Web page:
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Tuesday, April 15, 2008

None Taken!

posted by on April 15 at 10:23 AM

Helpful PA reminders this morning:

1) A majority of Harrisburg, PA Dems say they weren’t offended by Obama’s characterization of economically hard-hit small-town voters.

2) So far, Obama’s remarks aren’t having much of an effect in statewide polls.

3) A new district-by-district analysis by CQ has Clinton netting only three delegates (plus the 55 tied to the popular vote, which she has long been expected to win) in Pennsylvania. (She’s presently behind by 150 or so.) Since delegate allocation is proportional by congressional district, and many districts have only 3 or 4 delegates, huge popular vote margins are required to affect the distribution. Three delegates might be conservative, but I bet you won’t see a margin bigger than ten.

All via TPM, in one way or another.

It’s easy to get caught up in news cycles and forget the big picture. The truth is, starting a couple of weeks ago, Obama was beginning to close the gap in PA. He’s still in a much better position in the state than he was even at the beginning of this month.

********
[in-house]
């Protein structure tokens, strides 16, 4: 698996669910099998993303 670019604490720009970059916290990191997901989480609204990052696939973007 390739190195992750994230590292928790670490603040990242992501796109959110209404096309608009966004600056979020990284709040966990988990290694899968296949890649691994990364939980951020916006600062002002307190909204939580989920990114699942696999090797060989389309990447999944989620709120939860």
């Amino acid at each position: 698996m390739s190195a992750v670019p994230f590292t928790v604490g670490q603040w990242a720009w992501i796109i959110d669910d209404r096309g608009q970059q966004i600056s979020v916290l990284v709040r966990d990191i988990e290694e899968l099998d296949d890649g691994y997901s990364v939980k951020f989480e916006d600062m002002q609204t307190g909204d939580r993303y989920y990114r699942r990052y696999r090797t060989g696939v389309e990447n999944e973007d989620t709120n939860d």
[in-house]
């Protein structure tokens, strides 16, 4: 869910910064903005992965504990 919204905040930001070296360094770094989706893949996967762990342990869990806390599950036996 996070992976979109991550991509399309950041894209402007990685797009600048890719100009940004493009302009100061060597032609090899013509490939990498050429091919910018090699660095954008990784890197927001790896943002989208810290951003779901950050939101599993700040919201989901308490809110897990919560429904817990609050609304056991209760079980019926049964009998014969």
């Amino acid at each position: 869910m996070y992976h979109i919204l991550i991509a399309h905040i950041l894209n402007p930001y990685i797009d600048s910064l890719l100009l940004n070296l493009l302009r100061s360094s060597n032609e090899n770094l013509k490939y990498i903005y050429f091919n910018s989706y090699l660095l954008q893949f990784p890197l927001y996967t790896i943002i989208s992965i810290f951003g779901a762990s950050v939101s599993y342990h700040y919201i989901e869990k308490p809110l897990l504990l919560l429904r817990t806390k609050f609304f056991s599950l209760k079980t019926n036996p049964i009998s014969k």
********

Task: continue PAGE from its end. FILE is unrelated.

Barring some enormous gaffe (and it would have to be pretty enormous, given how little impact Jeremiah Wright and this “bitter” nonsense have had), Obama has the nomination locked up.

RSS icon Comments


Hillary is just a moderate Republican. Please deal with it. I mean she runs attack ads like a Republican, votes for GOP wars like a Republican (and still has never ever appologized for it) has played the race card like a Republican..guess what? She is a Republican!!

Posted by Andrew | April 15, 2008 10:29 AM

Before someone points out that Harrisburg is not a small town: Yes, I realize that, and that's why I included the specific location the survey was taken (unlike TPM, which just said "Pennsylvanians.") But I actually think that's one reason people aren't taking offense: they just don't think they fit into the category Obama was describing.

Posted by annie | April 15, 2008 10:33 AM
Posted by Westlake, son! | April 15, 2008 10:37 AM

I'm so glad that Hillary keeps running. Her ads and rhetoric are keeping the media and the party discussing important issues, like ... errrrrm, well, anyways, she's certainly entitled to run. Even if she keeps embracing Republican frames. And even if she can't seem to do so without putting forth ads that might as well have been aired by Republican 527s.

Posted by tsm | April 15, 2008 10:40 AM